US9017289B2 - Transdermal fluid delivery device - Google Patents

Transdermal fluid delivery device Download PDF

Info

Publication number
US9017289B2
US9017289B2 US13/275,659 US201113275659A US9017289B2 US 9017289 B2 US9017289 B2 US 9017289B2 US 201113275659 A US201113275659 A US 201113275659A US 9017289 B2 US9017289 B2 US 9017289B2
Authority
US
United States
Prior art keywords
housing
microneedle assembly
delivery device
fluid delivery
patient
Prior art date
Legal status (The legal status is an assumption and is not a legal conclusion. Google has not performed a legal analysis and makes no representation as to the accuracy of the status listed.)
Active, expires
Application number
US13/275,659
Other versions
US20120109065A1 (en
Inventor
Larry P. Backes
Current Assignee (The listed assignees may be inaccurate. Google has not performed a legal analysis and makes no representation or warranty as to the accuracy of the list.)
Covidien LP
Original Assignee
Covidien LP
Priority date (The priority date is an assumption and is not a legal conclusion. Google has not performed a legal analysis and makes no representation as to the accuracy of the date listed.)
Filing date
Publication date
Priority to US40969010P priority Critical
Application filed by Covidien LP filed Critical Covidien LP
Assigned to TYCO HEALTHCARE GROUP LP reassignment TYCO HEALTHCARE GROUP LP ASSIGNMENT OF ASSIGNORS INTEREST (SEE DOCUMENT FOR DETAILS). Assignors: BACKES, LARRY P.
Priority to US13/275,659 priority patent/US9017289B2/en
Publication of US20120109065A1 publication Critical patent/US20120109065A1/en
Assigned to COVIDIEN LP reassignment COVIDIEN LP CHANGE OF NAME (SEE DOCUMENT FOR DETAILS). Assignors: TYCO HEALTHCARE GROUP LP
Publication of US9017289B2 publication Critical patent/US9017289B2/en
Application granted granted Critical
Application status is Active legal-status Critical
Adjusted expiration legal-status Critical

Links

Images

Classifications

    • AHUMAN NECESSITIES
    • A61MEDICAL OR VETERINARY SCIENCE; HYGIENE
    • A61MDEVICES FOR INTRODUCING MEDIA INTO, OR ONTO, THE BODY; DEVICES FOR TRANSDUCING BODY MEDIA OR FOR TAKING MEDIA FROM THE BODY; DEVICES FOR PRODUCING OR ENDING SLEEP OR STUPOR
    • A61M37/00Other apparatus for introducing media into the body; Percutany, i.e. introducing medicines into the body by diffusion through the skin
    • A61M37/0015Other apparatus for introducing media into the body; Percutany, i.e. introducing medicines into the body by diffusion through the skin by using microneedles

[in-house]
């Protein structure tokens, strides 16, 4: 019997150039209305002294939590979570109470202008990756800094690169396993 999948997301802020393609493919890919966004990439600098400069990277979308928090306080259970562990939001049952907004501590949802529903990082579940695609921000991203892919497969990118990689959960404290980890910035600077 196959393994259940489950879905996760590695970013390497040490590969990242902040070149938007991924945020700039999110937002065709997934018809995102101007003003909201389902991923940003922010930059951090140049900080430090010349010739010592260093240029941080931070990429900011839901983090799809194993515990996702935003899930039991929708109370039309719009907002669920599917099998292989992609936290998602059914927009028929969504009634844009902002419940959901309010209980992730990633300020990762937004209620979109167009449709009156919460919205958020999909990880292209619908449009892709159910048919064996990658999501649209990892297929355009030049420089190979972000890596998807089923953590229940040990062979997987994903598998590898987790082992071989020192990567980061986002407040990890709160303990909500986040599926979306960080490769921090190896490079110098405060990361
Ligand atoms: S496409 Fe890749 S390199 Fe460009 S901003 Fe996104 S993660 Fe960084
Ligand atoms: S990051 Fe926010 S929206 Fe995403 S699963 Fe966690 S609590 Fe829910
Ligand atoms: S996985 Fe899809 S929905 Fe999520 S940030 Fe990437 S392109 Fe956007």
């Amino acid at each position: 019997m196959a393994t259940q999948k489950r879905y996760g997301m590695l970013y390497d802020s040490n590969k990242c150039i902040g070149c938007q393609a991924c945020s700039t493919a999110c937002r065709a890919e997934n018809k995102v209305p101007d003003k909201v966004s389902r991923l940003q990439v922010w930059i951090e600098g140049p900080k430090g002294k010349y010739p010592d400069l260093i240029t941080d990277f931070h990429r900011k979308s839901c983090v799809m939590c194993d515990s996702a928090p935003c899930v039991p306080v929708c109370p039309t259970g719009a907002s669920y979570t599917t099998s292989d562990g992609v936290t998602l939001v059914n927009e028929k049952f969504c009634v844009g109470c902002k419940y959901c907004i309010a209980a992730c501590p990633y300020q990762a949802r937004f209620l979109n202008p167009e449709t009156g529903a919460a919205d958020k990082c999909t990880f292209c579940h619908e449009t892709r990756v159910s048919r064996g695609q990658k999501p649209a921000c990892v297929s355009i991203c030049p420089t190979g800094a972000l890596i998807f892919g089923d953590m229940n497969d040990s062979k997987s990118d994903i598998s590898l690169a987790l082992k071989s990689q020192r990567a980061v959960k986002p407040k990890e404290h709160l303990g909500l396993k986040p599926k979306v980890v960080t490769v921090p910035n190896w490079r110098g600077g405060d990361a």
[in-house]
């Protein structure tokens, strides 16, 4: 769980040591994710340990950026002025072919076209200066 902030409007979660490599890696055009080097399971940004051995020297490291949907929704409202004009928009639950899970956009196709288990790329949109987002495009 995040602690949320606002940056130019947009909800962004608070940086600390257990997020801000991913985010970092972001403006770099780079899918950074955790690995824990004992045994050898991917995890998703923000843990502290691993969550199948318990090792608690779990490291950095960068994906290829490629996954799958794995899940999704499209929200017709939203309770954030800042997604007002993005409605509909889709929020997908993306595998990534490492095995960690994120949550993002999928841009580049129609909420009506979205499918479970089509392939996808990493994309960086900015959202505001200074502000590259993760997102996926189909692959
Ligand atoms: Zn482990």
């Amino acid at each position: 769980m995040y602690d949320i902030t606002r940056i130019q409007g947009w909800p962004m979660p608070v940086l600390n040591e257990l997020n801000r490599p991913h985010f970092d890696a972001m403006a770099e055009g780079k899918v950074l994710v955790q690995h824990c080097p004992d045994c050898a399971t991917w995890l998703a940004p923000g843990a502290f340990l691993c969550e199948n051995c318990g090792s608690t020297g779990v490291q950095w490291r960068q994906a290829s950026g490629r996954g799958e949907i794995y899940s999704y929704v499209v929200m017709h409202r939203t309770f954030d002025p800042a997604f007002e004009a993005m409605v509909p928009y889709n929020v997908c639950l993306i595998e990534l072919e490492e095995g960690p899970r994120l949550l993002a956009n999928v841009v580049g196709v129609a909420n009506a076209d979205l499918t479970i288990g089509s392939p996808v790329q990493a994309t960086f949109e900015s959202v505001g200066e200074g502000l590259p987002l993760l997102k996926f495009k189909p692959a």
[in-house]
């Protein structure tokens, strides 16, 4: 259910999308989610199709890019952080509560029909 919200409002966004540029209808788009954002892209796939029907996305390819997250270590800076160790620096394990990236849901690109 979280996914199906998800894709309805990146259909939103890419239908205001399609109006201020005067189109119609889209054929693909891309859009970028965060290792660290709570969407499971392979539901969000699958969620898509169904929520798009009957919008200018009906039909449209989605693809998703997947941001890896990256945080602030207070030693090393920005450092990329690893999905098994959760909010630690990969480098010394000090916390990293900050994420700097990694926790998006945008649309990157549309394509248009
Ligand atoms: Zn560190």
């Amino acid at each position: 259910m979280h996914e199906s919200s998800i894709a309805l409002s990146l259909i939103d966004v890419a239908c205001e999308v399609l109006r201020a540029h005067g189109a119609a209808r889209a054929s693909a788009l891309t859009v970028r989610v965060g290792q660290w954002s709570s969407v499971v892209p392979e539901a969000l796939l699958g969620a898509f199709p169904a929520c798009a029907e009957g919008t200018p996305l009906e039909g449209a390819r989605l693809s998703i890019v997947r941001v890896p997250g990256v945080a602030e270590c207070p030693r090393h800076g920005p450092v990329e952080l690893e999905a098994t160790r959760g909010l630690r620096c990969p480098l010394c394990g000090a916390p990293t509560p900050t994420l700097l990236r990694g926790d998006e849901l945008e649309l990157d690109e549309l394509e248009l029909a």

• AHUMAN NECESSITIES
    • A61MEDICAL OR VETERINARY SCIENCE; HYGIENE
    • A61MDEVICES FOR INTRODUCING MEDIA INTO, OR ONTO, THE BODY; DEVICES FOR TRANSDUCING BODY MEDIA OR FOR TAKING MEDIA FROM THE BODY; DEVICES FOR PRODUCING OR ENDING SLEEP OR STUPOR
    • A61M37/00Other apparatus for introducing media into the body; Percutany, i.e. introducing medicines into the body by diffusion through the skin
    • A61M37/0015Other apparatus for introducing media into the body; Percutany, i.e. introducing medicines into the body by diffusion through the skin by using microneedles
    • A61M2037/0023Drug applicators using microneedles
    • AHUMAN NECESSITIES
    • A61MEDICAL OR VETERINARY SCIENCE; HYGIENE
    • A61MDEVICES FOR INTRODUCING MEDIA INTO, OR ONTO, THE BODY; DEVICES FOR TRANSDUCING BODY MEDIA OR FOR TAKING MEDIA FROM THE BODY; DEVICES FOR PRODUCING OR ENDING SLEEP OR STUPOR
    • A61M37/00Other apparatus for introducing media into the body; Percutany, i.e. introducing medicines into the body by diffusion through the skin
    • A61M37/0015Other apparatus for introducing media into the body; Percutany, i.e. introducing medicines into the body by diffusion through the skin by using microneedles
    • A61M2037/003Other apparatus for introducing media into the body; Percutany, i.e. introducing medicines into the body by diffusion through the skin by using microneedles having a lumen
    • AHUMAN NECESSITIES
    • A61MEDICAL OR VETERINARY SCIENCE; HYGIENE
    • A61MDEVICES FOR INTRODUCING MEDIA INTO, OR ONTO, THE BODY; DEVICES FOR TRANSDUCING BODY MEDIA OR FOR TAKING MEDIA FROM THE BODY; DEVICES FOR PRODUCING OR ENDING SLEEP OR STUPOR
    • A61M37/00Other apparatus for introducing media into the body; Percutany, i.e. introducing medicines into the body by diffusion through the skin
    • A61M37/0015Other apparatus for introducing media into the body; Percutany, i.e. introducing medicines into the body by diffusion through the skin by using microneedles
    • A61M2037/0061Methods for using microneedles

Abstract

A transdermal fluid delivery device includes a housing defining a longitudinal axis and having a proximal end and a distal end. The housing defines a passageway extending longitudinally therethrough. A fluid reservoir is disposed at the proximal end of the housing in communication with the passageway of the housing and is adapted for retaining a fluid therein. A base member is positioned at the distal end of the housing. A microneedle assembly including a plurality of microneedles extending distally therefrom is also provided. The microneedle assembly is selectively moveable with respect to the housing between a retracted position, wherein the microneedles are disposed within the housing, and an extended position, wherein the microneedles are advanced distally to penetrate the base member and extend distally therefrom for puncturing the patient's epidermis and delivering the fluid into the patient's bloodstream.

Description

CROSS-REFERENCE TO RELATED APPLICATION